Emily Kopp is an investigative reporter with U.S. Right to Know. Previously she led COVID-19 coverage at CQ Roll Call, breaking critical stories about the pandemic, including revealing that the CDC was asking nurses to wear bandanas, case clusters in Amazon warehouses, and the Congressional push to shield corporations from legal liability for outbreaks. Previously she reported on the pharmaceutical industry for Kaiser Health News, specializing in the industry’s efforts to shape policy in Washington. A year-long investigation into connections between drugmakers and patient advocacy groups prompted the American Journal of Public Health to call for more transparency. She graduated from the University of Georgia summa cum laude, receiving degrees in journalism, international affairs and economics. In her spare time she volunteers with Street Sense, a street paper about homelessness. She lives in Washington, DC.
Contact Emily: email@example.com
Follow Emily on Twitter: @EmilyAKopp
Hana Mensendiek is an investigative researcher at U.S. Right to Know. Prior to joining USRTK, she was part of the COVID-19 response team at PADECO, Co., Ltd, where she researched action patterns taken by governments and large international aid organizations, transmission patterns in schools, and the serious side-effects of school closure such as increased domestic violence, food insecurity for those who relied on school lunch for healthy nutrition, and a widening gap in learning for refugee children. She graduated from Carleton College summa cum laude, with degrees in political science/international relations and cognitive science. She is based in New York City and Tokyo, Japan.
A 2016 graduate of NYU’s Food Studies master’s program, her work has focused on legal and policy strategies aimed at curbing food marketing to kids and reducing diet-related disease, particularly from sugar-sweetened beverages. Prior to joining USRTK, she worked at the New York State Attorney General’s office in the Bureau of Consumer Frauds, where she investigated the potentially deceptive marketing of child-targeted products. She also served as a Food Policy Fellow for New York City Council Member Ben Kallos. A former chef and caterer, Becky remains an avid home cook. She resides in Brooklyn, New York with her husband and 7 year-old son.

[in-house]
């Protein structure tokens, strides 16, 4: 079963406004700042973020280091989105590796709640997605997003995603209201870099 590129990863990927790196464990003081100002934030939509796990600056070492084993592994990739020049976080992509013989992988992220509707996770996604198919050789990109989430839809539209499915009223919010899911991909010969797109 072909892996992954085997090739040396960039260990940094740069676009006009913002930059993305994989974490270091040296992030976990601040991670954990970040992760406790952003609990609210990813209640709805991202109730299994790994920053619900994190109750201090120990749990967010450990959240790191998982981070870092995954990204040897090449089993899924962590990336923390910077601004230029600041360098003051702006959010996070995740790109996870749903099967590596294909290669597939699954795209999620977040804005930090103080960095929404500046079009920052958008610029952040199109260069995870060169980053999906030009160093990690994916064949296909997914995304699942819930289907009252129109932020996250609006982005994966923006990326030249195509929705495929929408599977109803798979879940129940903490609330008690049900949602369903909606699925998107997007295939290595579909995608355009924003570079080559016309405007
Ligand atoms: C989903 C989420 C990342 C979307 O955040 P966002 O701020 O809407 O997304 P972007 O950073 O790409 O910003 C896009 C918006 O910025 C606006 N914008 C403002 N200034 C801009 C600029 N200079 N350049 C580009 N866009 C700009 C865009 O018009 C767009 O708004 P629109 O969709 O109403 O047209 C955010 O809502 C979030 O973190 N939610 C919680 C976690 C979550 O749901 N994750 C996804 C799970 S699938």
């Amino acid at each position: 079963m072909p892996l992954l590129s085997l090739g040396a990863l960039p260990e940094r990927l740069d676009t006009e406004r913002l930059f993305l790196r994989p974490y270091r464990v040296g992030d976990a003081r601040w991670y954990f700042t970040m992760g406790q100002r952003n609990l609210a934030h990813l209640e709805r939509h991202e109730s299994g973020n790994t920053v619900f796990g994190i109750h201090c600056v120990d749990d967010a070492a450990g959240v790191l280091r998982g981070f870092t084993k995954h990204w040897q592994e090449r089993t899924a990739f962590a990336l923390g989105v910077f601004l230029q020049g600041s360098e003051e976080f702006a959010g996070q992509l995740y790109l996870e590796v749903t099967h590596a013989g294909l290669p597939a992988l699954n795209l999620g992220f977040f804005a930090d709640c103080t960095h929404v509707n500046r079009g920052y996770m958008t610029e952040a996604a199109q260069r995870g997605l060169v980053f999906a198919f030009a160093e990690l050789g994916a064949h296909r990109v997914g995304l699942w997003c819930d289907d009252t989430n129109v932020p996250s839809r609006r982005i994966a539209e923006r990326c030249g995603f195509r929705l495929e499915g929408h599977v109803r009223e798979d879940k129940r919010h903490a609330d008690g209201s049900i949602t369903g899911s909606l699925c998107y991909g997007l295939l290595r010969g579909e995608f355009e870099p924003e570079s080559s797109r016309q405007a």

Mikaela Conley is a science journalist at U.S. Right to Know. She has worked as a senior editor and producer for Yahoo News and previously as a health reporter for ABCNews.com. Her work has also appeared in the Guardian, Wired UK, the Boston Globe, the BBC, PassBlue, the Los Angeles Times, and several other publications. She is a graduate of Columbia University Graduate School of Journalism.
Contact Mikaela: firstname.lastname@example.org
Our Board of Directors
Charlie has been a member of Greenpeace USA ’s research department since 2010. Between 1989 and 1999, he also worked with Greenpeace as a member of the Greenpeace Toxics Campaign, organizing campaigns to shut down toxic waste incinerators and phase out PVC plastics. Between 1999 and 2004, Charlie helped edit Multinational Monitor magazine and directed the Campaign for Corporate Reform at Citizen Works. He is the co-author of The People’s Business: Controlling Corporations and Restoring Democracy (Berrett-Koehler, 2003), as well as numerous environmental and corporate accountability articles, reports, and blogs. Between 2004 and 2010, Charlie directed the Center for Corporate Policy, researching and publishing numerous articles and reports about a variety of topics related to corporate power and accountability, including corporate tax dodging, executive compensation, contractor accountability and corporate crime. During that time he co-founded and helped maintain the watchdog web site, HalliburtonWatch.org, using it to press for government contractor accountability and reform. Charlie is a graduate of Amherst College.